T1d cause by steroid?

My daughter age 12 recently diagnosed after a respiratory infection treated with antibiotics, albuterol and steroid burst- 60mg first day, then tapered. I have read that steroids can increase blood sugar levels. Could it be that the prednisone put too much pressure on the pancreas to make the insulin and this somehow caused the Type 1?? I cannot find much about this online, curious what others have been told or think. I know T1d is autoimmune disease, so perhaps coincidence or the virus caused it.

Hello @cnagreen Angela and welcome to TypeOneNation.

No, steroids do not cause type 1 diabetes. If anything, steroids prevent the autoimmune system from destroying beta (insulin producing cells) because steroids suppress the autoimmune system. Steroids also dramatically increase insulin resistance. A normal pancreas does not get tired, nor does it get worn out.

Type 1 is caused by the autoimmune system mistakenly destroying beta cells. Once the autoimmune system has these antibodies, all insulin producing cells are destroyed, regardless of age, weight, diet, exercise, or any other attributes often confused with type 2 diabetes. Type1 means you must inject insulin for the rest of your life.

Type 1 does not always run in families or have strong genetic dominance. The onset of type 1 often coincides with some illness such as a flu or virus but is not related to that virus.

I hope you have access to a great endocrinologist and CDE. Please feel free to reach out as the members here are here to help and we have thousands of years of collective experience.


@cnagreen Hi Angela and welcome to the TypeOneNation Forum!

As @Joe said, the steroids with which your daughter was treated did not cause her diabetes; the “virus” she had may have been a trigger that brought her “autoimmune diabetes”, currently referred to as Diabetes. One of the first diabetes-lectures I attended many decades ago discussed what Dr. Elliot Joslin thought about trauma and/or virus as being triggers for diabetes; I wish I still had his book published in 1954 that was my introduction to diabetes.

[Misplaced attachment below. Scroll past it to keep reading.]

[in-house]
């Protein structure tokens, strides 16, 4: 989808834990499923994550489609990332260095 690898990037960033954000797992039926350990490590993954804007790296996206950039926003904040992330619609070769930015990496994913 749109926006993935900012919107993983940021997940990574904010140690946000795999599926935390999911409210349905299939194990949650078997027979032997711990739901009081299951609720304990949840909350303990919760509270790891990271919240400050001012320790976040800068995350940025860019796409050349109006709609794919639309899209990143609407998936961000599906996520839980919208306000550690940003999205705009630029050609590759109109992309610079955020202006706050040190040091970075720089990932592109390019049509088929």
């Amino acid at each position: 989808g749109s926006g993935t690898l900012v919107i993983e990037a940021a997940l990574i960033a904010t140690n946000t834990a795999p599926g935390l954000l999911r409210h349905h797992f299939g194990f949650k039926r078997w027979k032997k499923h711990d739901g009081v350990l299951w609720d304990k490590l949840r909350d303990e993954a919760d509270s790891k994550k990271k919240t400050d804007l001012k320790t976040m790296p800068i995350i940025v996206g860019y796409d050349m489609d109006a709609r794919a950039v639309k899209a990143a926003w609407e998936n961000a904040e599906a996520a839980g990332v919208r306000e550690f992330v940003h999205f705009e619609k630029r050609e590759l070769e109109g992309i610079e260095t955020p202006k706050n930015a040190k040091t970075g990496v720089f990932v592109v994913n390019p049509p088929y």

Steroids do play havoc for people living with diabetes - the steroid can cause [at least in me] some very unstable blood and body glucose readings. An example of steroids NOT causing diabetes could be my granddaughter who carries my genes; she was born very premature [22 weeks] without an immune system and only a partial lung - her treatment for the past 23 years has been HEAVY doses of steroid yet she does not show any sign of diabetes.

Keep in mind that “immune system” and “autoimmunity” are not the same thing even though they sound alike. Take me for example, during my seven decades living with diabetes, I have rarely been sick, had the “common cold” or any other virus - I have a very strong immune system although I have an autoimmunity disease - T1D.

From time-to-time Angela, you may see me offering suggestions, insight, caution to people living with diabetes, but be aware that I AM NOT a medical doctor and your management of your daughter’s diabetes should be in the hands of medical professionals; what I offer is what I’ve experienced.

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I had a Coxsakie flu virus that left me so weak I could hardly stand up and so thirsty I could drink a gallon of water. I’d say the virus itself triggered T1 diabetes.

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Hi @cnagreen Angela
I agree with the three responses above. An autoimmune disease is not caused by steroids; however, a precipitating event such as a viral infection, combined with steroids, may actually trigger the onset of T1D. Autoimmune diseases often have a genetic component, which combined with a trigger, result in onset of the disease. Unfortunately, these are generally not preventable.

Welcome to this forum; @Joe is a regular contributor and has years of diabetes management under his belt. I’m into my 45th year and there have been many changes over that period of time. I’m hoping you find the support you are seeking. And, please, make sure to assemble a CDE and endocrinologist who listen to you and respond to your concerns

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Everyone has given great responses. The steroids can’t cause it…however, they may have caused an already affected and prediabetic pancreas to work harder and ‘punk out’. My experience with a son diagnosed with type 1 just 3 mos ago, and needing 3 courses of oral steroids for asthma flare ups, he has needed more insulin after each course. Most likely, his pancreas got pushed through the honeymoon period faster. Going forward, if your daughter needs to use steroids again, be prepared for high BGs.


Thanks for the response and great info!

Thanks for your response! Appreciate you sharing your knowledge with a newbie!

Fifty years ago I developed a bad case of the flu and ended up with T1D. Last year I had the flu with complications and had to take steroids and my blood sugar was out of sight. I was told that viruses can cause diabetes and that was surely the case with me.

Hi Angela,
I’m 57 years old and I’ve only had type one for 2 1/2 years. I was an school teacher my entire career and the last few months I was working I kept catching virus after virus. I ended up with something called lingual tonsils and the ENT told me that it’s my body trying to fight off a virus. A few months later when I was diagnosed with T1D I found out that When your body can’t fight off a virus your immune system can attack your pancreas and make it stop producing insulin. Don’t know if in your daughters case it was a coincidence but thought that might clear things up a little bit for you. Good luck and stay strong!